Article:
provide for a degree of popular control…provide for leadership and responsibility in decision making…ensure that decision makers are responsive to the interests and opinions of the [community]…endow the [body] with a particular kind of legitimacy [and] provide channels of communication.16
Although students are not prisoners, the prisoner representative’s required characteristics are useful to show the features student IRB members should have. Prisoner representatives should “be skilled and knowledgeable enough to be effective but not so unlike the rest of the IRB as to be marginalized.” 17Entailed in these requirements are a knowledge base not only of federal, state, and local regulations and policies, but a particular understanding of the subject pool and the conditions in which the study will be conducted. For example, the representative should be able to generate an accurate assessment of the actual risks to prisoners and effectively convey that information to other board members.18 Moreover, the representative must make independent decisions based upon these rights and interests of the prisoners represented.19 Student board members must have the same skills and abilities when reviewing protocols using students for research.
Although non-student representatives could fulfill many of the functions, they do so to a lesser degree due to their inability to fully represent the group. A student is student community representative in three widely recognized ways: as an agent who acts on another’s behalf–in this case the student body–as a person sharing some of the represented class’ characteristics, and as a person who symbolizes the represented class’ identity or qualities.20 Non-student representatives are clearly able to represent students in the first manner, but fail to fulfill the latter two. Intuitively, given that students have all three characteristics, ceteris paribus, representation by them over non-students would be more useful to the board.
Adding evidentiary weight to the above intuition are the unique features students bring to IRB review. Student members evaluate the entire protocol in light of the student community, as well as the appropriate policy, regulations, and other relevant guidance. Student members, using their unique features, make decisions based upon the overall project and its components which might be hidden from the study’s participants who too often have enough information merely to satisfy the informed consent’s demands. For example, a student with appropriate knowledge and sensitivity to the student community might have raised concerns that those institutional decision-makers involved in William Sheldon’s research of college men and women’s personality traits that required the subjects to be photographed in the nude failed to do until it was far too late.21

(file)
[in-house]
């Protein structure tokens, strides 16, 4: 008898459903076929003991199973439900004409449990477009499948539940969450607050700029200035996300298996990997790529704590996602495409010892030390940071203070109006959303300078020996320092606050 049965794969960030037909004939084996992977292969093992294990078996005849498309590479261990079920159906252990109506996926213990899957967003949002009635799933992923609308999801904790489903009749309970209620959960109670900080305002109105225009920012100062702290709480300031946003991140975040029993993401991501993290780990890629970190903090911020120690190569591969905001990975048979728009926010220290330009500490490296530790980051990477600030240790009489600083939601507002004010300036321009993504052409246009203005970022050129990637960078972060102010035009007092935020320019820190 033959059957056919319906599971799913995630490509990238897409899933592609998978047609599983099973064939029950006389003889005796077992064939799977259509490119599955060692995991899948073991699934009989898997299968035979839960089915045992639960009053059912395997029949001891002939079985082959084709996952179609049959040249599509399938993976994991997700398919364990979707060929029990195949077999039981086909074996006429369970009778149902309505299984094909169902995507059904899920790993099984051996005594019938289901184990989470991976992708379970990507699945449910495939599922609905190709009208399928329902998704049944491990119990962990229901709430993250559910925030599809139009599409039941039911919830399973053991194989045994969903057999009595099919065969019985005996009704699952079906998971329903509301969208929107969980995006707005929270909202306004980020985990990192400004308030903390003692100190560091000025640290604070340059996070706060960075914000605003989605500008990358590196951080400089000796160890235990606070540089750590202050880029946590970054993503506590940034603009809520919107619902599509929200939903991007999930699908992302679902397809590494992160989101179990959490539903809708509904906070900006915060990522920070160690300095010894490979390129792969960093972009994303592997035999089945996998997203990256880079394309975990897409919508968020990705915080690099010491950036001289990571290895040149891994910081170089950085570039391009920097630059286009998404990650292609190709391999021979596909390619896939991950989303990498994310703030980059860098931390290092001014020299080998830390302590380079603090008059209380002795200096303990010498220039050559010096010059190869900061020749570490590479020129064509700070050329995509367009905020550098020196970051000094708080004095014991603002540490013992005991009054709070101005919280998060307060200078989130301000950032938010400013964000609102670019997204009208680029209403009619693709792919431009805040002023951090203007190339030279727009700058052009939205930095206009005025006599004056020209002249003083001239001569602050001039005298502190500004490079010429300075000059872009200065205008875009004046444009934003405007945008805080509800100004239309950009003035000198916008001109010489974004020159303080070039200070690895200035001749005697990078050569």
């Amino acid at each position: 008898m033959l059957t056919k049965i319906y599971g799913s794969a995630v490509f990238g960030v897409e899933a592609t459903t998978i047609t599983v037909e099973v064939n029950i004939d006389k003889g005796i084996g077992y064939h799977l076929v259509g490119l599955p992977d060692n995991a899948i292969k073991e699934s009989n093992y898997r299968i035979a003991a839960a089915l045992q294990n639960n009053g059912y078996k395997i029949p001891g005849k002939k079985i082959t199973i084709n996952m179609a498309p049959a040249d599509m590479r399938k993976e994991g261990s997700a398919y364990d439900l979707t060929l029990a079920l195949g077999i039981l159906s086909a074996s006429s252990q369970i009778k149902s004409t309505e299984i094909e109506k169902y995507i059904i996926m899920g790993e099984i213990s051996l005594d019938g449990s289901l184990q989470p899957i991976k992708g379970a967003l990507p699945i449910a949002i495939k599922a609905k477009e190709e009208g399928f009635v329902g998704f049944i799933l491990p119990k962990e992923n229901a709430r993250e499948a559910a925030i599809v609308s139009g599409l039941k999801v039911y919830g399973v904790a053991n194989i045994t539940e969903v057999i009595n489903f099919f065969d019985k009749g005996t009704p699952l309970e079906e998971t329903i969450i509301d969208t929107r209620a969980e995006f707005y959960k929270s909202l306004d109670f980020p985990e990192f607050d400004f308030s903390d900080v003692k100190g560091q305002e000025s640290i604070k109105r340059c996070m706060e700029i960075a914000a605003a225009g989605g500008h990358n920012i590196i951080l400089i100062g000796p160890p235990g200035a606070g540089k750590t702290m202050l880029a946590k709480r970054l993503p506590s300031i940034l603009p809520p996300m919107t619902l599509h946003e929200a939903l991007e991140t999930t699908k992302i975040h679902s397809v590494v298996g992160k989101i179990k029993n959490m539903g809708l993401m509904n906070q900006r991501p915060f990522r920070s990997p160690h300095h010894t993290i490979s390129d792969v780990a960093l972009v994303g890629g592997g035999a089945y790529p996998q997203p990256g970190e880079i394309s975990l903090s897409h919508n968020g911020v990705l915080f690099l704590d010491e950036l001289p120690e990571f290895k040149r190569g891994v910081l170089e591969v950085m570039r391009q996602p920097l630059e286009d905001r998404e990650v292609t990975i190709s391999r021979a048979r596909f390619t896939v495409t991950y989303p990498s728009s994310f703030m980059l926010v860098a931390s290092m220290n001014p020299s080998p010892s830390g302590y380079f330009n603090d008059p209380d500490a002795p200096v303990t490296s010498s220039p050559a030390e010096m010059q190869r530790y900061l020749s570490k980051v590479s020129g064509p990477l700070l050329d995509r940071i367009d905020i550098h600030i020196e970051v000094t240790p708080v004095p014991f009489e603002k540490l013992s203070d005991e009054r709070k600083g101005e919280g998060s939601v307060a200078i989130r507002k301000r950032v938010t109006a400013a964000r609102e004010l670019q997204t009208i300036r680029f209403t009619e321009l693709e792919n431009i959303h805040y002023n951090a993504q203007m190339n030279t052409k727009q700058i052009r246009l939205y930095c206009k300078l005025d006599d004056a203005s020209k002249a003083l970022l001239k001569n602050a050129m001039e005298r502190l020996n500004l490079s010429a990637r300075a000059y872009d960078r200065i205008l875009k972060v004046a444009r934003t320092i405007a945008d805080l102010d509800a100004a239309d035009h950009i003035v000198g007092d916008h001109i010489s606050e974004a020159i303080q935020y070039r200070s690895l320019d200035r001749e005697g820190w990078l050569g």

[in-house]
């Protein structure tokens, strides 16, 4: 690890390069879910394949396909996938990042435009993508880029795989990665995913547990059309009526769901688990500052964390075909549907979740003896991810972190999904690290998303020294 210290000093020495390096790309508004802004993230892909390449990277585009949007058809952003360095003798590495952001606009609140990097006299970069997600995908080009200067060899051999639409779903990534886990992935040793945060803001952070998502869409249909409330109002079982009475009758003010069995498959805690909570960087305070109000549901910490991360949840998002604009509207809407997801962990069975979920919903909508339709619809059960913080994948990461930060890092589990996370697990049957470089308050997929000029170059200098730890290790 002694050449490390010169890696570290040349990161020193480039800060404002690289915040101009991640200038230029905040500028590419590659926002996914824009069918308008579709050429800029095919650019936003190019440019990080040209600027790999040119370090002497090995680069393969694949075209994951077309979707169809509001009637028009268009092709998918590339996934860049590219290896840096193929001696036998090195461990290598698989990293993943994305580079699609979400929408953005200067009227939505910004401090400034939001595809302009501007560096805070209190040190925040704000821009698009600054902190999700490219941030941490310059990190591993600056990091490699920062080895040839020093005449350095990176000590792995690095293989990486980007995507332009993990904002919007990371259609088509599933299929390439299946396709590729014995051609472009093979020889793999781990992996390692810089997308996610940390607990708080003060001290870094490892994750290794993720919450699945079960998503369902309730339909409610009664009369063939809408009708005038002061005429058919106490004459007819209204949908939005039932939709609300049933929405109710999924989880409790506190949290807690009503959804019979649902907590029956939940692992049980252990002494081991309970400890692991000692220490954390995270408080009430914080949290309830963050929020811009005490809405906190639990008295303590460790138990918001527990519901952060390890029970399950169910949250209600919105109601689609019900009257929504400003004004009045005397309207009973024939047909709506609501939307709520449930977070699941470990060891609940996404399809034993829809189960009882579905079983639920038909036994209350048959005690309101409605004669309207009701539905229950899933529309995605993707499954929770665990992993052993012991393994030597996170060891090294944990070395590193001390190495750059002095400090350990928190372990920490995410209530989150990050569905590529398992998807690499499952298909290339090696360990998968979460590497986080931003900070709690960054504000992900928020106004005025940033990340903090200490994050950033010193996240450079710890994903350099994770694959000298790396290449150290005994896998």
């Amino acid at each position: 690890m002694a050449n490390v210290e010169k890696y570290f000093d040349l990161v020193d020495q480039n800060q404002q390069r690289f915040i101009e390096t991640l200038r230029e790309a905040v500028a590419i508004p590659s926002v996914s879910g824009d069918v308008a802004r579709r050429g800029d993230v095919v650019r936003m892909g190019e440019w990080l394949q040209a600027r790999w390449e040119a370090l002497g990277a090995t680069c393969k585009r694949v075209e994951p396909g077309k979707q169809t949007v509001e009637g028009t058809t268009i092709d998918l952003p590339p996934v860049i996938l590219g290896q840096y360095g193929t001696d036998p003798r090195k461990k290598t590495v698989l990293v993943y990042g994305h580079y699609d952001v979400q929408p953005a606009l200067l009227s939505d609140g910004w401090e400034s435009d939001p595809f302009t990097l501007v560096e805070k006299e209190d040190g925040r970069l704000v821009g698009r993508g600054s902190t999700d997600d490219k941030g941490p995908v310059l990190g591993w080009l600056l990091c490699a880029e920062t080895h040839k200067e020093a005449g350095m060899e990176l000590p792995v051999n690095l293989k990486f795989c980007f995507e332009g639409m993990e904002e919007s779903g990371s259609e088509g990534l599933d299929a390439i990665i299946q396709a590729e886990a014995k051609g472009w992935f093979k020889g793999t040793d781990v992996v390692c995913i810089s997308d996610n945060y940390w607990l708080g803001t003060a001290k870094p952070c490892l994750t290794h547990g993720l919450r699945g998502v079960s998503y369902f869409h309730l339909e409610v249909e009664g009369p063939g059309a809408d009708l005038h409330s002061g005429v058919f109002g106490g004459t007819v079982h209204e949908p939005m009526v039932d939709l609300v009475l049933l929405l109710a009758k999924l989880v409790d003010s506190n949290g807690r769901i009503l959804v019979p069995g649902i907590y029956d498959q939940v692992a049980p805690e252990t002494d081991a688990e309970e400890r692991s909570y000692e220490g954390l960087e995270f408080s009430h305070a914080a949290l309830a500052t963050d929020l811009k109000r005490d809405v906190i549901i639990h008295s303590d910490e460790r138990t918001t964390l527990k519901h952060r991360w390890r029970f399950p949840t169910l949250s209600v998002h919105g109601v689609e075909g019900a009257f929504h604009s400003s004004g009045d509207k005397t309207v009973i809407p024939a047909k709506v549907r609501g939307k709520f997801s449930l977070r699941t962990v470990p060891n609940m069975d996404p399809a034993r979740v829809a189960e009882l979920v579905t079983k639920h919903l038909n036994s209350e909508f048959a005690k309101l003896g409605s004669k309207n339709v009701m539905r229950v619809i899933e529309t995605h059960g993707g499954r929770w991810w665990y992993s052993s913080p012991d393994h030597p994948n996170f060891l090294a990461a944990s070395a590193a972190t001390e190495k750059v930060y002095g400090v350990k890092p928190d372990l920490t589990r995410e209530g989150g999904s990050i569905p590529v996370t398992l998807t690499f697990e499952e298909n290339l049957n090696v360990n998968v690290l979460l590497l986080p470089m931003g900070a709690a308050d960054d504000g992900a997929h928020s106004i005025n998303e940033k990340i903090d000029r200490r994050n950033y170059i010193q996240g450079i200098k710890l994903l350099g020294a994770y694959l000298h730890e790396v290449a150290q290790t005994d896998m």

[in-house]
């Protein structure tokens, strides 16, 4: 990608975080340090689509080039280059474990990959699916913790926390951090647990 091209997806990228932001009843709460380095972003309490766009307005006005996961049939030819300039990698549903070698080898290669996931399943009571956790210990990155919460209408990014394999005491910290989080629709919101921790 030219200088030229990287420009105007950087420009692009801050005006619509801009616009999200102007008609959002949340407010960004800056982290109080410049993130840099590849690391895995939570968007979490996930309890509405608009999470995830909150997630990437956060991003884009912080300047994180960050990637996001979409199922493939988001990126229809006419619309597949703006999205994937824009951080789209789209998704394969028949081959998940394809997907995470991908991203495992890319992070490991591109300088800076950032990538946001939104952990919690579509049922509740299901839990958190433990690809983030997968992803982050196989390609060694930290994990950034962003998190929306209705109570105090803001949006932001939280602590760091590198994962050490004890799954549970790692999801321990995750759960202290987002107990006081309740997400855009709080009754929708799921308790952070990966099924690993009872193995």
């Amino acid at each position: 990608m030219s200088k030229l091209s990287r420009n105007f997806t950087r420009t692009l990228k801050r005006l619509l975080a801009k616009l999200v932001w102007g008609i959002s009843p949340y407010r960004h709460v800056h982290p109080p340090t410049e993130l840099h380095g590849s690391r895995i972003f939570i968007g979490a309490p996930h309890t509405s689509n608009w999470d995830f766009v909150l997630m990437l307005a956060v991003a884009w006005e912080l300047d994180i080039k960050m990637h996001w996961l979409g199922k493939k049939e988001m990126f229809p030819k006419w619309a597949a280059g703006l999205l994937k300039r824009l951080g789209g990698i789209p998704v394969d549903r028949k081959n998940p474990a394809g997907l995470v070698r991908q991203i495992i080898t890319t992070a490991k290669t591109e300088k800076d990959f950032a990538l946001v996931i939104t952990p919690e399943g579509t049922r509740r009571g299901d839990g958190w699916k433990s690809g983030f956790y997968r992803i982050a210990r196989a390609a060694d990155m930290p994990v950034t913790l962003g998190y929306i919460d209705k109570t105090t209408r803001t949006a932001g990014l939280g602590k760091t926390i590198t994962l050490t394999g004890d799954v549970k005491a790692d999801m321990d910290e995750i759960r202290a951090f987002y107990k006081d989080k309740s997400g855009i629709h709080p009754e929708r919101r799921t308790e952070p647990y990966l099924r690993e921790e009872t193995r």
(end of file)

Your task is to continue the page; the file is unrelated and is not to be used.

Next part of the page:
The need for student representation by students can be seen especially when the study involves deceit requiring waiver of some informed consent elements. In these situations, the potential participants do not have sufficient information to make a fully informed decision affecting their lives. Student IRB members have all the information in addition to knowing the student community’s interests; therefore, student members are often better able to decide on a study’s permissibility for the student community as a whole and those who might participate, even though only the latter are directly affected by the research.
Besides the right to be represented, students are not as independent as some human participants because there is a clear power differential between investigators and students.22 Beecher, for example, states that students by their very nature are “captive groups” who are susceptible to subtle coercion.23 Oakes agrees with this assessment arguing that they are vulnerable group members ethically similar to children, racial or ethnic minorities, and adults with decisional impairments. 24 Oakes also claims that when participation in research and grades are tied together, “an element of coercion and conflict of interest obtains.”25Student subjects often do what professors say because they want to please the latter, they fear that their grades, potential letters of recommendation, and other opportunities will be affected negatively if they do not,26 they are merely complying with an authority a la Milgram, or for some other non-rational reason that those with more life experience would find illegitimate. 27
Questions of coercion and undue influence on students used in research arise so often that OHRP includes guidance to resolve issues surrounding it. The federal office states that if the research is a course requirement, then non-research alternatives involving comparable time and effort need to be offered. In those cases in which extra credit or other reward can be earned by students, the benefit must be reasonable and there has to be alternative and comparable means to receiving the reward.28
Evaluating protocols without student member participation might be more expedient, but it poses ethical concerns that need not exist. The fact of the matter is that some faculty and other researchers fail to recognize that students are more easily manipulated than many other participants. As a result, the students are unwittingly treated as convenient research pool members for researchers with limited budgets and research and publishing needs rather than as human persons deserving respect for who they are.29 With student membership, students’ viewpoints can be expressed about whether or not they are being exploited in some way that other IRB members are generally unable to recognize or that the study has some other prohibited consequence to it.